Once again, I’ve been drawn into debate with creationists, and it got me thinking about how I understand evolution. While some of my opponents have suggested that I’ve somehow been brainwashed by the public school system, a materialist culture, etc., this is far from the truth. In reality, I never received much of a public school education when it came to evolution, the topic receiving only a week’s worth of biology classes during my junior and senior years, and then not again until I specifically took courses on evolution later in college. Why, then, am I so enthusiastic about it?
I don’t remember much of my childhood, but my parents regularly tell me how I was enthralled with elephants as a young boy. I would watch them on TV documentaries, wear a safari hat everywhere, and pretend that I was hunting elephants (I called the imaginary gun my “mover”, because when it went off the elephants moved). This, of course, gave way to dino-mania, and I often pleaded my parents to stay up to ungodly hours taping the Christopher Reeves, Gary Owens, and Walter Chroncite-hosted dinosaur specials on a regular basis. None of this, however, would have come to pass without a few trips to the American Museum of Natural History, and I’ll never forget seeing the “Brontosaurus” skeleton towering above me in the dim fossil hall for the first time; I swear I could hear the ghost of the beast breathing.
While I continued to be enthralled with dinosaurs throughout my life, I realized that I lived far from famous fossil sites in the badlands and there didn’t seem to be much opportunity for me to end up being a paleontologist. My interests shifted to sharks for a number of years, waxing and waning throughout early college, until I ultimately began to devote myself to broader evolutionary studies in May of last year. As you can tell, however, all through my life I’ve had an intense interest in the natural world and how life came to be, learning about more weird creatures (extinct and extant) than most people my age seem to be familiar with. I wasn’t told about evolution and accepted it outright; I saw it in the animals I loved so much. Indeed, evolution was so starkly apparent that I can’t really think of a time when I did not somehow understand it; how else would the vast diversity and unity of life come to be? I was even disappointed when my wife (girlfriend at the time) told me that one of my hypotheses had already been discovered long ago; there seemed to be increases in evolutionary rates and diversity following mass extinctions in the fossil record, and as always it seems, Gould beat me to the punch before I was even born.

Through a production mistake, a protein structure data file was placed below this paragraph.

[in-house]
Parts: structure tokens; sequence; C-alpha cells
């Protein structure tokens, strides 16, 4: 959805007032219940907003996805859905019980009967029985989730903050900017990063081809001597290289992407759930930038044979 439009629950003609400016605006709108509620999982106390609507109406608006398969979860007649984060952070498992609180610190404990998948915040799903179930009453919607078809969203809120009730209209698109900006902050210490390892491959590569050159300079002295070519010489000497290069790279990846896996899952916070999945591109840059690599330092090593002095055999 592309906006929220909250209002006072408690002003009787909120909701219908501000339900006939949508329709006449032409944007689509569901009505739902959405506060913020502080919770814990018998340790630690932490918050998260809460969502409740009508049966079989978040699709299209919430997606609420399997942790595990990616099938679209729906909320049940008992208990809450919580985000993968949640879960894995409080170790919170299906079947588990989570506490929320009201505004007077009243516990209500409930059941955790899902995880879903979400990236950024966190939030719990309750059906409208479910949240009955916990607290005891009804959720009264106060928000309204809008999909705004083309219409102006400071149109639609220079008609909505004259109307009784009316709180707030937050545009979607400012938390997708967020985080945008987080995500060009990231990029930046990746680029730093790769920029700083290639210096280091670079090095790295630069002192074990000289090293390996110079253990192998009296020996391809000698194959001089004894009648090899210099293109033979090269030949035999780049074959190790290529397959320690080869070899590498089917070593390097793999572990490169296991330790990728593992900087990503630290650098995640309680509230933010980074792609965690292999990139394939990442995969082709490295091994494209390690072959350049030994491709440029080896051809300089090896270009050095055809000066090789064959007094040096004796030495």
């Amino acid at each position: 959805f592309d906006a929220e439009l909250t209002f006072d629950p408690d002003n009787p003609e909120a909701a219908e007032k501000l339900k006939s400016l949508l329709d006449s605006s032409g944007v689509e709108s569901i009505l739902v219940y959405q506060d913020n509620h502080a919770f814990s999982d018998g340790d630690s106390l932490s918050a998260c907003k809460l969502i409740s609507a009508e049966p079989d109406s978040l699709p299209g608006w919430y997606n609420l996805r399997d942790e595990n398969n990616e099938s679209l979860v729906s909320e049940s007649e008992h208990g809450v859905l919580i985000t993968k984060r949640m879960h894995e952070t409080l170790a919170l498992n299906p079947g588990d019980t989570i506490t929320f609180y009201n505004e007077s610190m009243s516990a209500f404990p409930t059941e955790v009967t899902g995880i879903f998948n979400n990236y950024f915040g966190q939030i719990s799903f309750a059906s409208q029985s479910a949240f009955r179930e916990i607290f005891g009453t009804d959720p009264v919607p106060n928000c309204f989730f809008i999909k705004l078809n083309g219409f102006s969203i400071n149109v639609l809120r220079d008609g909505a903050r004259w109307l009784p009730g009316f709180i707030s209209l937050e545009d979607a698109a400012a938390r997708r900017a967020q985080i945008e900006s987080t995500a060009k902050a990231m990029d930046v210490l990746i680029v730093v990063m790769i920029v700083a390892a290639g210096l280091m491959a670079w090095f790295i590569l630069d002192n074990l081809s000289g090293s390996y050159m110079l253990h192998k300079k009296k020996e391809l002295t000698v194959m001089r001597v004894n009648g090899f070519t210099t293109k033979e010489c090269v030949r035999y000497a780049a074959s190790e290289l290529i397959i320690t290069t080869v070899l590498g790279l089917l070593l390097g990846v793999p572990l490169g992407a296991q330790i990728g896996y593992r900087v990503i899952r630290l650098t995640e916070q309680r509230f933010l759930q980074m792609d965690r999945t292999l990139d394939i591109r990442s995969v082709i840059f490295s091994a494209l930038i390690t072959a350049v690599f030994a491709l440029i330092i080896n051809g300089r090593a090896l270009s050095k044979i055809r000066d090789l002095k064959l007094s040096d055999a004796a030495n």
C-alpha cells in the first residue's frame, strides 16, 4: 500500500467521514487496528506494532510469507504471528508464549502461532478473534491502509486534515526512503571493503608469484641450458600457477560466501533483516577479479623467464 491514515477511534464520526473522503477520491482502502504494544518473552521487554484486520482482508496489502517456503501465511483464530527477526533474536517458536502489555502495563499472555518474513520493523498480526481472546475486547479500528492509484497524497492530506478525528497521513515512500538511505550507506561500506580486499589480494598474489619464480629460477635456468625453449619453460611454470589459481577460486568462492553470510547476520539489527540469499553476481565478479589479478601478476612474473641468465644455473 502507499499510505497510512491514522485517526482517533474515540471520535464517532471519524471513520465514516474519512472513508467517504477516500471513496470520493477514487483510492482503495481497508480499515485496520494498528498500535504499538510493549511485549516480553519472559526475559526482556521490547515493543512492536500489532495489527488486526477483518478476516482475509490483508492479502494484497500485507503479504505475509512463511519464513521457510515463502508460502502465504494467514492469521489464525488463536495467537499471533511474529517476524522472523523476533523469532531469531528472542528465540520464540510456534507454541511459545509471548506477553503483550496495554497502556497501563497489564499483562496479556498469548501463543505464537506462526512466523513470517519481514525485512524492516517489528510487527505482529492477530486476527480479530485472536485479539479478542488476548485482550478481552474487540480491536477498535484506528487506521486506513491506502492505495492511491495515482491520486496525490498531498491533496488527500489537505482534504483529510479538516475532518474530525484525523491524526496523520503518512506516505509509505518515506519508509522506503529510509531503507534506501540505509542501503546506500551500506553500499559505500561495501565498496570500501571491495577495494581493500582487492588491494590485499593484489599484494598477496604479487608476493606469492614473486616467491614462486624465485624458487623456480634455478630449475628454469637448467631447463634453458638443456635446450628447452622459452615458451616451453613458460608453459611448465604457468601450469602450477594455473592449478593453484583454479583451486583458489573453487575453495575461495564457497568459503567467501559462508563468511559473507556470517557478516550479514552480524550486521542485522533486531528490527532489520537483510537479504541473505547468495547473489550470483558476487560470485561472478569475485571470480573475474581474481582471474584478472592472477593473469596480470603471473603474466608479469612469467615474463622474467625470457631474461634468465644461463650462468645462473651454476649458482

To tell you the truth, I hadn’t even heard of creationism or intelligent design until I was barred from teaching evolution to 5th grade students last year as a part of a college course designed to correct scientific misconceptions in elementary schools. I remember being somewhat agast and infuriated: “What kind of backward person doesn’t believe in evolution?” Apparently, there was much I didn’t know. Even though evolution seemed apparent to me in everything I saw, I didn’t really study it or try to gain a better understanding. It was almost like common sense; of course evolution produced me, you, the cat, and every other organism in earth’s history.
Now, even though I’ve begun amassing a library on evolution and related topics, after reading seemingly innumerable books, articles, and websites on the topic in the past year, the greatest evidence I see for evolution does not come from any text I know of, but rather from what I have come to understand about nature. Whenever I go to the Bronx Zoo, I don’t just look at the animals as they are now, but wonder what made the cheetah different from other big cats, why the gorillas are so much like us, how the spoonbill wound up with such feeding equipment, all the while recognizing that these animals are all built on a tetrapod body plan that arose hundreds of millions of years ago. Simply put, there’s no way that I can ignore evolution; every creature practically screams such a conclusion at the observer. This isn’t some idea that I’m just going along with because I have an active imagination or have been unknowingly indoctrinated; even before I could truly understand it, it was blatantly obvious to me and has become even more so now that I’ve made an effort to educate myself.
In any event, I know this post was likely not very interesting, but I just felt the need to share my own personal evolution. It is not enough to know what someone thinks, but also why they think it and what factors may be influencing those ideas, and if nothing else this has been a practice of full-disclosure so that others can understand why I have the passion for the subject that I now hold. Hopefully I’ll be able to inspire a similar thirst for knowledge in others, but even if I do not, I still can’t think of what else I would be better suited to do.